Where on earth do Manchester United go from here?
Let me hit you with some frightening facts. It’s December and we have FOUR league wins with half of those coming in the first two months of the season. 18 points from 14 games is our lowest ever tally at this stage of a season. We’re ninth in the table and have failed to beat two hard-working but limited promoted sides in the last two games, undeservedly so. Six wins in 22 games all told, a run stretching back to the midway point of last season. We have no midfield and our defence, supposedly our strongest area, are leaking goals left right and centre.
What’s worse than all of this is that – unlike under José Mourinho – the players haven’t downed tools. They appear to love Ole Gunnar Solskjaer and clearly are playing for him, giving their all but still coming up woefully too short.
There’s no direction, no structure, no clear plan, and the ‘tactics’ are the most basic form of football that even my Sunday side could surpass. Beyond what I think is meant to be a counter-attacking philosophy, it’s impossible to say what we’re trying to do and supposed to be. We have no direction, no clear plan and no clear structure. Every game is a mish mash of half-baked ideas from a failed Hull manager, a failed Cardiff manager, whatever Michael Carrick’s meant to be and some other bloke who spent some time at Tottenham. The squad is a jumbled collection of broken pieces that simply isn’t strong, deep or good enough for what’s required. There’s no forward thinking, just a glorified PE teacher willing to do whatever his bosses tell him to do in his dream job and get paid millions to do it. We had a week between games yet still looked shattered, devoid of any ideas, flair or creativity.
Do I want OGS to get sacked? No.
Do I want him to succeed here? Yes, more than anything.
Do I think he still needs time? Yes, one transfer window isn’t enough.
But can this can go on and are we worse now than at any point in the past God-knows-how-long? No, it can’t and yes, we are.
Solskjaer has a 27% win rate in the league as permanent manager, we’ve won only six in 22 league games and I can’t remember the last time we dominated a team from start to finish – even the 4-0 opening day salvo was an anomaly and a false result. Compelling evidence, if it were needed, that Solskjaer is out of his depth. That’s no ill will, no malice, no wishing him to fail. Just cold-hearted simple truth of the matter. We need long-term stability but there’s nothing to suggest this is going to work out going forward in the future.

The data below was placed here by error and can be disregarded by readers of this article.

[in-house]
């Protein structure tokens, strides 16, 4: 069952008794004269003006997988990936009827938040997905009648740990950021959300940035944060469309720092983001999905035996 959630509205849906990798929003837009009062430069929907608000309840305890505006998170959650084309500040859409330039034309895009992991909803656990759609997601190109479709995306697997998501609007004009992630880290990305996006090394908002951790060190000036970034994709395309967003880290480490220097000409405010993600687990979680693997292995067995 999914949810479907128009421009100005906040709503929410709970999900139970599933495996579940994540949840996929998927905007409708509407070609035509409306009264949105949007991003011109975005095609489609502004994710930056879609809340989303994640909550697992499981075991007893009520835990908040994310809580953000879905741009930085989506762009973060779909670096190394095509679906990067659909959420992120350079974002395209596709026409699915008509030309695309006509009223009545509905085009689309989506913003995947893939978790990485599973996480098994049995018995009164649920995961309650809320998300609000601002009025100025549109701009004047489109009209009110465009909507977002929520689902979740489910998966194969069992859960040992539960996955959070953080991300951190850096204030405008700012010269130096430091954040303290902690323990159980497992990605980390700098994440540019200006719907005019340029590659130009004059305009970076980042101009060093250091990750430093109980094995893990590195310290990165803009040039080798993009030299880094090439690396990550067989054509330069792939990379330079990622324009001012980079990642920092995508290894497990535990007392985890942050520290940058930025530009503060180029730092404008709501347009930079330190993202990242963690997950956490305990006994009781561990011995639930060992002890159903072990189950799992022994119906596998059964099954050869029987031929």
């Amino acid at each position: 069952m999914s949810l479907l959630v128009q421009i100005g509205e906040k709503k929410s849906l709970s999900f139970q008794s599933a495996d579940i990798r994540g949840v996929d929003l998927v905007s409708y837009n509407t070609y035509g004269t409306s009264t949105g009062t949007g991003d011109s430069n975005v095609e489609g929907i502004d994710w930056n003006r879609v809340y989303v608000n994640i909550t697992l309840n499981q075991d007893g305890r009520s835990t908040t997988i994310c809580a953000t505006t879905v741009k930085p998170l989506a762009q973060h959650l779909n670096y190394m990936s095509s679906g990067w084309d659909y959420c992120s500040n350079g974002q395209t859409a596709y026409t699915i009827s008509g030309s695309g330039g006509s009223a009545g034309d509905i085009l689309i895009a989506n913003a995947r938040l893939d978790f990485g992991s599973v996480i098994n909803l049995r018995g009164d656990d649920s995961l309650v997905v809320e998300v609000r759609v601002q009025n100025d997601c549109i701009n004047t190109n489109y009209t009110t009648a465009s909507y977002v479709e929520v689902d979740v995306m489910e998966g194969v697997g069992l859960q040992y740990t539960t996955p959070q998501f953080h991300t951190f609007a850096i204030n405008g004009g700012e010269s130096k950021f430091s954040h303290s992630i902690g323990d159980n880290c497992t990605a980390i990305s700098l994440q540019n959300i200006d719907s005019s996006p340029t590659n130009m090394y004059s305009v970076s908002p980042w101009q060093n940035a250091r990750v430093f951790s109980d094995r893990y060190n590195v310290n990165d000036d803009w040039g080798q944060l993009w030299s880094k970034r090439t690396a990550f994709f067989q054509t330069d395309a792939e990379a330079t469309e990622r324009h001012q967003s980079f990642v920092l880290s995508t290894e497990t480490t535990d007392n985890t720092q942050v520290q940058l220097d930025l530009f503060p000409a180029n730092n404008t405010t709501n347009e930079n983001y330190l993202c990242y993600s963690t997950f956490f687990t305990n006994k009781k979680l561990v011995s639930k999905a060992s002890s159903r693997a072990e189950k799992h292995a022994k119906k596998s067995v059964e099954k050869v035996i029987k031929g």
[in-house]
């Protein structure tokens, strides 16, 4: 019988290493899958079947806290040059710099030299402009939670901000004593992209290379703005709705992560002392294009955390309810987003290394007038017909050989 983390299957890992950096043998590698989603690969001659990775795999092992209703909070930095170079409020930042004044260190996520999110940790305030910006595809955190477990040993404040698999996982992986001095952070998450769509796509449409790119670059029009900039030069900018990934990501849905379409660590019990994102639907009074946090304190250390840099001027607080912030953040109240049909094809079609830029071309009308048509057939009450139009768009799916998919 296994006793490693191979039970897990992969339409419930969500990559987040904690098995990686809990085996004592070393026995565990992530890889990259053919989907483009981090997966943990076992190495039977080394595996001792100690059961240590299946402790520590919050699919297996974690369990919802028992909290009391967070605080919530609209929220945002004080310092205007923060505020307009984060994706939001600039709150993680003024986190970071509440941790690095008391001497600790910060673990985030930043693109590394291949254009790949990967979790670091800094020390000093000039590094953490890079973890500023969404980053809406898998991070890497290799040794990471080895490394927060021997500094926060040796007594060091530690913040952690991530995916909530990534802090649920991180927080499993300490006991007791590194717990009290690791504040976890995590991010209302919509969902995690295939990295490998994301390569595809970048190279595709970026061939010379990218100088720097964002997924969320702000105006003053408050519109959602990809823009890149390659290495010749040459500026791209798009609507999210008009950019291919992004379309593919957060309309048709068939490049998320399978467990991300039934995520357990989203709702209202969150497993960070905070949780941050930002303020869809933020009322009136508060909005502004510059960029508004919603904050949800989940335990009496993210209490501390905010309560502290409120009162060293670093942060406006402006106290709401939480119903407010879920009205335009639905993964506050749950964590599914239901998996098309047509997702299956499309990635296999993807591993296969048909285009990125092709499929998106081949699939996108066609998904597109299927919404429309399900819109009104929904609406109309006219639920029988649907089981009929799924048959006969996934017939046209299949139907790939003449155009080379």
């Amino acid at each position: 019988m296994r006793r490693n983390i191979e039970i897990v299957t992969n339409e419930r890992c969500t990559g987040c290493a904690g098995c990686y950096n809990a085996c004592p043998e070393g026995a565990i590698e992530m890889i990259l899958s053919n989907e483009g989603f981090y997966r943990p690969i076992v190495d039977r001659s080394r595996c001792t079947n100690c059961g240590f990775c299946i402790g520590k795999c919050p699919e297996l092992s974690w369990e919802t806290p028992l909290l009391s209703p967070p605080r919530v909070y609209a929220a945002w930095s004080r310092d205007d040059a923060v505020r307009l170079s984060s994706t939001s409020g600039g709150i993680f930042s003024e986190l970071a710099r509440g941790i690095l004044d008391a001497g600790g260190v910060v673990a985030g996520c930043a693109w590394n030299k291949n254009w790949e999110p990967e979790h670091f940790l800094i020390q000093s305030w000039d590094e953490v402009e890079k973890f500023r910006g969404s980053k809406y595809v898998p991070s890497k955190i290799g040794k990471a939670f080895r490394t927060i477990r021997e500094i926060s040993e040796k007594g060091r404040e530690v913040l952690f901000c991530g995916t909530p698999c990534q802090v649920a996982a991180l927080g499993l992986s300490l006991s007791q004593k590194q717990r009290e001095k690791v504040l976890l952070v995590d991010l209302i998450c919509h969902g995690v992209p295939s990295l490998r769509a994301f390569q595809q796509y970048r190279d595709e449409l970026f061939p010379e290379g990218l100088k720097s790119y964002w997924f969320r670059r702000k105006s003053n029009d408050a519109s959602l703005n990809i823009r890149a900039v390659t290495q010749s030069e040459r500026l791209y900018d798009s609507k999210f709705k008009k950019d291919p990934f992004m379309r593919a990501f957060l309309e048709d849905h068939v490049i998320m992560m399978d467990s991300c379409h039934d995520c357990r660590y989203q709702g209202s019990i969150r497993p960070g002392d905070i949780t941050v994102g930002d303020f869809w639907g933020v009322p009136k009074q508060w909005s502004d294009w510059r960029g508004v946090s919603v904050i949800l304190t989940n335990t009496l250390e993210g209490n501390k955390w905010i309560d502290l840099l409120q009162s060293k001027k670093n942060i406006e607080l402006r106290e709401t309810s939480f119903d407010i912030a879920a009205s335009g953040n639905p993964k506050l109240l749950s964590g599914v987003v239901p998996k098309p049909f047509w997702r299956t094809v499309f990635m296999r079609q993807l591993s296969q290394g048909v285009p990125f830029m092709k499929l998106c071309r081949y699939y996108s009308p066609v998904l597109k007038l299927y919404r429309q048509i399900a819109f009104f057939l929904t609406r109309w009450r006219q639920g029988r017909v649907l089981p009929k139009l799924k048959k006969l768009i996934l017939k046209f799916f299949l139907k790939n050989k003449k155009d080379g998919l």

But the issues run deeper, far deeper, than simply the manager. Manchester United have tried literally everything now and nothing has worked. We’ve gone with the proven Premier League manager in David Moyes and he was sacked after finishing seventh with the champions. We’ve tried two world-class big name bosses in Louis van Gaal and José Mourinho. The tenures of both men ended in ignominy and the sound of failure ringing in their ears. We’ve tried the adored club legend who can do no wrong – and he’s heading the same way as his more illustrious predecessors. All have spent big but delivered little. Mourinho was the most successful but the boom or bust nature of his management ended amid palpable discord behind the scenes. So it’s my belief that a new manager wouldn’t help us. He’d have the same problems, the same awful set of players and the same problems with the board. No manager – not even the very best – could work under this structure, or more pertinently the lack of it. That says more about the board than it does any man we’ve had in the hotseat. Constantly hiring and firing managers rarely works and doesn’t change the fact the squad is the worst I have seen. I’m just very confused about the current situation and I’m sure I’m not alone there.
Let’s say we hire Mauricio Pochettino – a guy with nothing to suggest he’s got the credentials to manage a so-called ‘elite’ club. There are two scenarios. He comes in, enjoys the obligatory few months of “new manager bounce” before realising he needs money to spend. The board doesn’t give him it, so the spark goes out and performances follow. The same group of players are s**t, results fall flat and he’s sacked. Or he comes in, is given to money spend but it takes time to clear out the squad, bring in his own men and instill his own ideas on a squad hamstrung by previous regimes. Patience wears thin, results are inconsistent during the transition and he goes the same way as his predecessor. It all ends in tears. A new man comes in and the cycle repeats ad nauseam. Quite simply, we’re stuck in a never-ending circle of mediocrity with no end in sight.